The county planning commission is authorized by Section 64.550, RSMo 1986, to adopt a county master plan. Section 64.550, RSMo 1986, provides in part:
64.550. Master plan of county - contents - hearings - adoption (second and third class counties). - The county planning commission shall have power to make, adopt and publish an official master plan of the county for the purpose of bringing about coordinated physical development in accordance with the present and future needs.... The county planning commission may adopt the official master plan in whole or in part and may subsequently amend or extend the adopted plan or portion thereof. Before the adoption, amendment or extension of the plan or portion thereof, the commission shall hold at least one public hearing thereon, fifteen days' notice of the time and place of which shall be published in at least one newspaper having general circulation within the county, and notice of such hearing shall also be posted at least fifteen days in advance thereof in one or more public areas of the courthouse of the county. Such hearing may be adjourned from time to time. The adoption of the plan, or part thereof, shall be by resolution carried by not less than a majority vote of the full membership of the county planning commission. After the adoption of the official master plan, or part thereof, an attested copy shall be certified to the county commission, to the recorder of deeds and to the clerk of each incorporated area covered by the plan or part thereof. [Emphasis added.]
Section 64.580, RSMo 1986, provides: “The county planning commission may also prepare, adopt, change and amend, as parts of the official master plan or otherwise, sets of regulations governing subdivisions of land in unincorporated areas.... Such subdivision regulations shall be adopted, changed or amended only after a public hearing has been held thereon, public notice of which shall be given in the manner provided for the hearing in section 64.550.” [Emphasis added.]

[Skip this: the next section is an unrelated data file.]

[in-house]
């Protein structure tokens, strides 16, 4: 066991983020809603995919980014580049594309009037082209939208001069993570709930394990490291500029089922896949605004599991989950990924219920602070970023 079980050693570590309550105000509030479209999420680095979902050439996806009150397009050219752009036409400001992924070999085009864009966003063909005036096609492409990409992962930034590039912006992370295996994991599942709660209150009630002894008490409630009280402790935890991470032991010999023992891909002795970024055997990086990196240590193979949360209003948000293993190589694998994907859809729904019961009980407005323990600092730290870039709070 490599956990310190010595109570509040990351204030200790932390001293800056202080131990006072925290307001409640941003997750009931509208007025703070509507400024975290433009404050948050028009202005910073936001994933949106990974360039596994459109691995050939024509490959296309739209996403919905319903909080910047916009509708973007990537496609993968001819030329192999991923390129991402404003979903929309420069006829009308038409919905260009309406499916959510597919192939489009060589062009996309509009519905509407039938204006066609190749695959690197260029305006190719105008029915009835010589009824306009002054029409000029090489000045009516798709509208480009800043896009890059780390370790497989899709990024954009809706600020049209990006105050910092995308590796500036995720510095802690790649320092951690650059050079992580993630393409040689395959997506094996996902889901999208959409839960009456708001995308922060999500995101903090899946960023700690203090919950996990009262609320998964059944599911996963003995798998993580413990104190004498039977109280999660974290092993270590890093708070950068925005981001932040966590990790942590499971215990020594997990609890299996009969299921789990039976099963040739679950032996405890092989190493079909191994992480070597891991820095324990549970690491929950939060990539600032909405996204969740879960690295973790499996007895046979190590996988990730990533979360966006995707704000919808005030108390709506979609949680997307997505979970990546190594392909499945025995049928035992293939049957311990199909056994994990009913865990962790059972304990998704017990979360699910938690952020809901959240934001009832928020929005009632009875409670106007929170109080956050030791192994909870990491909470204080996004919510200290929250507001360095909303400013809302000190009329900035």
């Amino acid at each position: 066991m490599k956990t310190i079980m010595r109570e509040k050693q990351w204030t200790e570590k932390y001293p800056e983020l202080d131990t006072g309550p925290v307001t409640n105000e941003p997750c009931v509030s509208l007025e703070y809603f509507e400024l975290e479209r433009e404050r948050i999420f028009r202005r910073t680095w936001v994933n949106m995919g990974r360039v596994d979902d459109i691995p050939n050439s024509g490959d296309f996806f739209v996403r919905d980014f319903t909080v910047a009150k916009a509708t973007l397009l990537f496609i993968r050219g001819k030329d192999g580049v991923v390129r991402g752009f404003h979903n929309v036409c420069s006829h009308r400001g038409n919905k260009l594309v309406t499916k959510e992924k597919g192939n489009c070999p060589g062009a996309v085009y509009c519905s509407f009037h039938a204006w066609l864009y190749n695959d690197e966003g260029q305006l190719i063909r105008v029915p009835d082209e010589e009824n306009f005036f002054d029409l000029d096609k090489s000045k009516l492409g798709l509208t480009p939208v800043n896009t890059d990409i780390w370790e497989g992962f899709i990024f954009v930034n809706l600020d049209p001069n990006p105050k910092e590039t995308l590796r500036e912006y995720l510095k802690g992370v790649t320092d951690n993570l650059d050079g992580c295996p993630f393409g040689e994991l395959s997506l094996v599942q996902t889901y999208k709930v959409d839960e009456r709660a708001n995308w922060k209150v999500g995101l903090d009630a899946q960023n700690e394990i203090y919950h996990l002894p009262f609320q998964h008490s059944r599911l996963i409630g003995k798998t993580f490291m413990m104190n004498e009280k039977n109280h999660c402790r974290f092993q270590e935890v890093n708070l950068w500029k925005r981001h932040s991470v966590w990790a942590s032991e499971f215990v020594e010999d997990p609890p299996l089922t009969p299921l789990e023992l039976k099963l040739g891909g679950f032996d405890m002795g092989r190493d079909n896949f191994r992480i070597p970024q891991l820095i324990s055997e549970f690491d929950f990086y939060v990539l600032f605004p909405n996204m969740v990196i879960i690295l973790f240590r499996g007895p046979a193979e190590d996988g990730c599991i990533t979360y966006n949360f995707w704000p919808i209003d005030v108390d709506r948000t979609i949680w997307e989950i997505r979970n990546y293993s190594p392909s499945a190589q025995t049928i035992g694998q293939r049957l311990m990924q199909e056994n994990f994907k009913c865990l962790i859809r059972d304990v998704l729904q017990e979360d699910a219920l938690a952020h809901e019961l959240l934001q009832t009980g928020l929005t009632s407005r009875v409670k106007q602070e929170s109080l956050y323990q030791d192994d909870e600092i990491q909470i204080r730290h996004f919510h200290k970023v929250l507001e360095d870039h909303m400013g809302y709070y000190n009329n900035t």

In County of Platte v. Chipman, 512 S.W.2d 199 (Mo.App.1974), the court discussed the zoning authority of a county:The exercise of the right to control the use of real property by political entities (which in our modern world and in legal parlance is “zoning”) is basically an exercise of police power which initially rests solely in the sovereign. Such power is not enjoyed by lesser governing bodies, such as, counties and municipalities, in the absence of specific grant or delegation to such bodies by the sovereign.
Id., 512 S.W.2d at 202. The court observed that Sections 64.510, et seq., RSMo, provide the means by which such a delegation is made. Id.
In the facts you have presented, in accordance with Sections 64.530.2 and 64.510, RSMo, the question of whether county planning and zoning shall be adopted was submitted to and approved by the voters on August 6, 1968. Chapter 64, RSMo, does not specifically state when such approval is effective thus authorizing the county commission to provide for adoption of a county plan. However, it is helpful to look at effective dates for other measures submitted to the voters. Article III, Section 51 of the Constitution of Missouri, provides that any measure proposed by initiative “shall take effect when approved by a majority of the votes cast thereon.” In State ex rel. Otto v. Kansas City, 310 Mo. 542, 276 S.W. 389 (1925) (en banc), the court opined on the effective date of the Charter of Kansas City: